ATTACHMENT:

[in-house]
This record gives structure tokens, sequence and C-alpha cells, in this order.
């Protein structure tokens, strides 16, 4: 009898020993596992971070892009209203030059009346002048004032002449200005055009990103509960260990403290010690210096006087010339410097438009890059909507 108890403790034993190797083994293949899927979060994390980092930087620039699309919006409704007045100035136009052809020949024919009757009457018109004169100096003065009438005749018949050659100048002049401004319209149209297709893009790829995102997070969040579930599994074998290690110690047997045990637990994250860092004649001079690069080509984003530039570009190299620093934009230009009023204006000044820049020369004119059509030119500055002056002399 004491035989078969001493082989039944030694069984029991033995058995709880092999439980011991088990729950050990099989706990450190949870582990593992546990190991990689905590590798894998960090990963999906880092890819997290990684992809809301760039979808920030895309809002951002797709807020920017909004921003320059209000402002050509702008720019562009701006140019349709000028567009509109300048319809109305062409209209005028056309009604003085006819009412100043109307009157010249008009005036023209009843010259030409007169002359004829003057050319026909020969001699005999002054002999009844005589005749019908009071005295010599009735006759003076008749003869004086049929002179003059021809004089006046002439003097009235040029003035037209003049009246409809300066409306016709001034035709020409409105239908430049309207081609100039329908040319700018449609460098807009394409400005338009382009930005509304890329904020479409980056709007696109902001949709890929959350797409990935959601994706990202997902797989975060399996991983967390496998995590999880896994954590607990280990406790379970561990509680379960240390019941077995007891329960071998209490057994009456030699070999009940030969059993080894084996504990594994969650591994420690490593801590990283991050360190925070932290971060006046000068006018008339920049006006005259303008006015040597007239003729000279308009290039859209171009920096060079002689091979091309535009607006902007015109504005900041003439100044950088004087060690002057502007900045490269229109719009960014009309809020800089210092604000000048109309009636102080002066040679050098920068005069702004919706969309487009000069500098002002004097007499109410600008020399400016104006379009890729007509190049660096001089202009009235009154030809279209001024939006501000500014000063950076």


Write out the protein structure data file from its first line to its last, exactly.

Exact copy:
[in-house]
This record gives structure tokens, sequence and C-alpha cells, in this order.
């Protein structure tokens, strides 16, 4: 009898020993596992971070892009209203030059009346002048004032002449200005055009990103509960260990403290010690210096006087010339410097438009890059909507 108890403790034993190797083994293949899927979060994390980092930087620039699309919006409704007045100035136009052809020949024919009757009457018109004169100096003065009438005749018949050659100048002049401004319209149209297709893009790829995102997070969040579930599994074998290690110690047997045990637990994250860092004649001079690069080509984003530039570009190299620093934009230009009023204006000044820049020369004119059509030119500055002056002399 004491035989078969001493082989039944030694069984029991033995058995709880092999439980011991088990729950050990099989706990450190949870582990593992546990190991990689905590590798894998960090990963999906880092890819997290990684992809809301760039979808920030895309809002951002797709807020920017909004921003320059209000402002050509702008720019562009701006140019349709000028567009509109300048319809109305062409209209005028056309009604003085006819009412100043109307009157010249008009005036023209009843010259030409007169002359004829003057050319026909020969001699005999002054002999009844005589005749019908009071005295010599009735006759003076008749003869004086049929002179003059021809004089006046002439003097009235040029003035037209003049009246409809300066409306016709001034035709020409409105239908430049309207081609100039329908040319700018449609460098807009394409400005338009382009930005509304890329904020479409980056709007696109902001949709890929959350797409990935959601994706990202997902797989975060399996991983967390496998995590999880896994954590607990280990406790379970561990509680379960240390019941077995007891329960071998209490057994009456030699070999009940030969059993080894084996504990594994969650591994420690490593801590990283991050360190925070932290971060006046000068006018008339920049006006005259303008006015040597007239003729000279308009290039859209171009920096060079002689091979091309535009607006902007015109504005900041003439100044950088004087060690002057502007900045490269229109719009960014009309809020800089210092604000000048109309009636102080002066040679050098920068005069702004919706969309487009000069500098002002004097007499109410600008020399400016104006379009890729007509190049660096001089202009009235009154030809279209001024939006501000500014000063950076």